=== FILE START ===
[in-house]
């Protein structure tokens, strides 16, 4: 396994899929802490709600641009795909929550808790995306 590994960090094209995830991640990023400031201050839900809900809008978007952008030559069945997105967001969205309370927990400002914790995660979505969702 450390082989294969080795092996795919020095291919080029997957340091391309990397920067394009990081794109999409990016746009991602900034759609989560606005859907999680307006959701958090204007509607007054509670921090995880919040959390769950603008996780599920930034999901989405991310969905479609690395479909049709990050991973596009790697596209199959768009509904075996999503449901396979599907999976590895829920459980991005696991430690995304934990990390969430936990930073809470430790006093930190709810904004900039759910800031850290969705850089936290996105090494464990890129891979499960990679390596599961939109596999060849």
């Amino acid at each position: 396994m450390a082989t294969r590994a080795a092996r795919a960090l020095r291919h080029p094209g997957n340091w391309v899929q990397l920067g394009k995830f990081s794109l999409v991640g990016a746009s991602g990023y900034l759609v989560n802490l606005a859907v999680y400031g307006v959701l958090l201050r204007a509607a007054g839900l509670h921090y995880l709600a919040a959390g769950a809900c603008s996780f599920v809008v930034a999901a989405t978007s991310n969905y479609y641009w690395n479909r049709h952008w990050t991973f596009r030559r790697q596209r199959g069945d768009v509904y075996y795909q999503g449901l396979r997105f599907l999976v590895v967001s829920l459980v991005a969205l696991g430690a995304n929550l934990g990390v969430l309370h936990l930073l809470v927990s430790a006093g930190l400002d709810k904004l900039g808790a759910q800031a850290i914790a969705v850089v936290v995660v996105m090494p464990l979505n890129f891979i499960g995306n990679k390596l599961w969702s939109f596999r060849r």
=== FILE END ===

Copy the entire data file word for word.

[in-house]
């Protein structure tokens, strides 16, 4: 396994899929802490709600641009795909929550808790995306 590994960090094209995830991640990023400031201050839900809900809008978007952008030559069945997105967001969205309370927990400002914790995660979505969702 450390082989294969080795092996795919020095291919080029997957340091391309990397920067394009990081794109999409990016746009991602900034759609989560606005859907999680307006959701958090204007509607007054509670921090995880919040959390769950603008996780599920930034999901989405991310969905479609690395479909049709990050991973596009790697596209199959768009509904075996999503449901396979599907999976590895829920459980991005696991430690995304934990990390969430936990930073809470430790006093930190709810904004900039759910800031850290969705850089936290996105090494464990890129891979499960990679390596599961939109596999060849």
């Amino acid at each position: 396994m450390a082989t294969r590994a080795a092996r795919a960090l020095r291919h080029p094209g997957n340091w391309v899929q990397l920067g394009k995830f990081s794109l999409v991640g990016a746009s991602g990023y900034l759609v989560n802490l606005a859907v999680y400031g307006v959701l958090l201050r204007a509607a007054g839900l509670h921090y995880l709600a919040a959390g769950a809900c603008s996780f599920v809008v930034a999901a989405t978007s991310n969905y479609y641009w690395n479909r049709h952008w990050t991973f596009r030559r790697q596209r199959g069945d768009v509904y075996y795909q999503g449901l396979r997105f599907l999976v590895v967001s829920l459980v991005a969205l696991g430690a995304n929550l934990g990390v969430l309370h936990l930073l809470v927990s430790a006093g930190l400002d709810k904004l900039g808790a759910q800031a850290i914790a969705v850089v936290v995660v996105m090494p464990l979505n890129f891979i499960g995306n990679k390596l599961w969702s939109f596999r060849r």